Growth in the Malaysian economy will quicken this year to 4.5 per cent and improve further to 4.7 per cent next year, said the International Monetary Fund (IMF) today. In the latest Regional Economic Outlook for Asia and Pacific which was released in Singapore today, the IMF projected Malaysia’s current account balance to decline to 1.8 per cent of GDP for 2017 and 2018.
The current account balance last year slipped to 2 per cent of GDP in 2016, mainly on weaker oil and gas trade balances.
It expects the Consumer Price Index to post a 2.7 per cent growth this year and 2.9 per cent growth next year.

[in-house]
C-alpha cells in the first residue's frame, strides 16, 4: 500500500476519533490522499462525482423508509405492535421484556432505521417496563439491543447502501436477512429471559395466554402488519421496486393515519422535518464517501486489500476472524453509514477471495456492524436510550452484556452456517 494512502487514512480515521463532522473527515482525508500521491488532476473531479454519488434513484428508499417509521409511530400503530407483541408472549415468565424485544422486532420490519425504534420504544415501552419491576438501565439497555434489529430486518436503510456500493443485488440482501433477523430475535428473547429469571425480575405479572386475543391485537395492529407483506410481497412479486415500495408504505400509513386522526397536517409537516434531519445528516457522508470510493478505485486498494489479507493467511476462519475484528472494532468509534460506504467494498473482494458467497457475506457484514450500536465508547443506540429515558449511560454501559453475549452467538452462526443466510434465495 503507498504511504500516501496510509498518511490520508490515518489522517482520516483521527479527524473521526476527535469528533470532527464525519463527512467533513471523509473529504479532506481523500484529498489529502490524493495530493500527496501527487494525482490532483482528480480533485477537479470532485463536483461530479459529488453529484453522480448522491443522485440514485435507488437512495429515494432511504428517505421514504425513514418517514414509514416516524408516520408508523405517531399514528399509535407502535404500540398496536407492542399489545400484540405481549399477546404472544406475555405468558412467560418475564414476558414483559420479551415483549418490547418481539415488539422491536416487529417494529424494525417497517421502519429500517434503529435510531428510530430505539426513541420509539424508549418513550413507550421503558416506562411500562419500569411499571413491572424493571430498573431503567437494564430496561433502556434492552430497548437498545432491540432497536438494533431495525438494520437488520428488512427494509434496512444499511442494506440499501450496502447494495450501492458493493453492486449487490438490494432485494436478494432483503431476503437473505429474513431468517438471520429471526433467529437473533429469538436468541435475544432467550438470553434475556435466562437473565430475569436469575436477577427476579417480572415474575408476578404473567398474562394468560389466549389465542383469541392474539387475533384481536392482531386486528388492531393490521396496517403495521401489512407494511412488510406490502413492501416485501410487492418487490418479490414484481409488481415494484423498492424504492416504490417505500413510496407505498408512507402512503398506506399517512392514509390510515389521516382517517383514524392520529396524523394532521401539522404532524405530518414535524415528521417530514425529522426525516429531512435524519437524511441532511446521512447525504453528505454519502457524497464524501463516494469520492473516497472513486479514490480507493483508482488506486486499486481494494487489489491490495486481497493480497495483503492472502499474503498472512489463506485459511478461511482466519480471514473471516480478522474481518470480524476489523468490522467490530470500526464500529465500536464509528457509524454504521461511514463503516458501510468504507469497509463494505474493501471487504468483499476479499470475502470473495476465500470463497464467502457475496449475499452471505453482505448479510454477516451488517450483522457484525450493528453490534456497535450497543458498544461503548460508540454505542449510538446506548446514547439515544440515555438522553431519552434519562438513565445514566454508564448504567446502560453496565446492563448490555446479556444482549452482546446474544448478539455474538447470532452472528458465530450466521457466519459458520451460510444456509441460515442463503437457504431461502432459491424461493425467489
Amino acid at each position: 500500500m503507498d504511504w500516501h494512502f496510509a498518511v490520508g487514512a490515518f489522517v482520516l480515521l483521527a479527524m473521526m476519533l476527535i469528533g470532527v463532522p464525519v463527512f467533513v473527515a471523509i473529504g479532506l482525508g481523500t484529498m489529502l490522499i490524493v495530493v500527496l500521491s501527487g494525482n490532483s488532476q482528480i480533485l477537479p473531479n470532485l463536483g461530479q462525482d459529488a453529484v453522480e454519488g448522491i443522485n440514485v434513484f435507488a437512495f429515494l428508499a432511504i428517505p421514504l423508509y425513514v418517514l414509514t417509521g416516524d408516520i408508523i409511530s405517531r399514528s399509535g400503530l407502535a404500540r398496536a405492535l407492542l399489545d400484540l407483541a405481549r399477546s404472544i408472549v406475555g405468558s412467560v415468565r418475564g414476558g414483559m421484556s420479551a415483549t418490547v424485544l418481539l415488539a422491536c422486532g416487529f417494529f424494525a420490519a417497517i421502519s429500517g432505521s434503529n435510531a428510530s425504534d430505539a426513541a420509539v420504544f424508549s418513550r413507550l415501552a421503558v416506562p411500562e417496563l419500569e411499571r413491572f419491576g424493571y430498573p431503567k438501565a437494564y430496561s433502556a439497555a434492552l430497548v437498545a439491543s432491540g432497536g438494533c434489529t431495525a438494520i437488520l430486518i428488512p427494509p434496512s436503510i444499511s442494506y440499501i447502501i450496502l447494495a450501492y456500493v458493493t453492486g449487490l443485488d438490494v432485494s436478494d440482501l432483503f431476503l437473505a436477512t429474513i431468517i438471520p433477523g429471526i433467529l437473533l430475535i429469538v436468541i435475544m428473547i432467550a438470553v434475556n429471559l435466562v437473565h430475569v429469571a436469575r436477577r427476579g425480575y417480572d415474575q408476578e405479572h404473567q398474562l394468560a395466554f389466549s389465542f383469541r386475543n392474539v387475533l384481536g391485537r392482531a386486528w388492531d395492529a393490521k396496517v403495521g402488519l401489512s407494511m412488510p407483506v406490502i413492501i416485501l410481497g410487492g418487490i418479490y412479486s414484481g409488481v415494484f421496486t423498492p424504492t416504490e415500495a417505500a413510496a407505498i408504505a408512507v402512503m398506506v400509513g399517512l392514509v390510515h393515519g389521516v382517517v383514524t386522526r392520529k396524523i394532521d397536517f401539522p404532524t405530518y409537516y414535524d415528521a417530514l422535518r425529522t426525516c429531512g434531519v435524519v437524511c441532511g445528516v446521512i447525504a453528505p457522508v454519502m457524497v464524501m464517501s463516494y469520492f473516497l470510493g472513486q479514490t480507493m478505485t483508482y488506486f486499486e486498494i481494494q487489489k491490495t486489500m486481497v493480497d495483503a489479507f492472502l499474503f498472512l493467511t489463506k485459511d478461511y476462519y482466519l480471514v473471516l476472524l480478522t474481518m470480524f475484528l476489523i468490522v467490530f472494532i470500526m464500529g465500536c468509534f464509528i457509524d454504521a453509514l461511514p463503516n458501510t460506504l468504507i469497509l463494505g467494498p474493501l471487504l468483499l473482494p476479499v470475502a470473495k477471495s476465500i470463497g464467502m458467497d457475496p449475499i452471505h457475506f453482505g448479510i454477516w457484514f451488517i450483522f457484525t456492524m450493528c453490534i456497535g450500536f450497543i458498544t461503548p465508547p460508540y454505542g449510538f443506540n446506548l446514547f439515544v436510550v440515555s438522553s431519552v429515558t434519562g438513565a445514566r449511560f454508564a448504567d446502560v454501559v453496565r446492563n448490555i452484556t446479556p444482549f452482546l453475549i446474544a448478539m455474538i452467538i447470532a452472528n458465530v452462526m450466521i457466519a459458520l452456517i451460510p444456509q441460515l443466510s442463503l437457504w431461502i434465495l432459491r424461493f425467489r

For 2016, it noted that growth in the Asean economies increased although the economic cycles within the region continue to diverge.
In Indonesia, growth accelerated to 5 per cent, supported by robust private consumption.
The Malaysian economy saw a moderate expansion, with growth at 4.2 per cent — the slowest rate since the global financial crisis — driven mainly by private domestic demand, while net exports contributed negatively.
Meanwhile, IMF said excessive credit growth is decelerating in many major economies in the region.
“Although the credit-to-GDP gap or credit gap — a measure of excess credit — is declining in such economies as Hong Kong, Indonesia, Malaysia, Singapore, and Thailand, it remains substantial in several economies, while still increasing in others (China).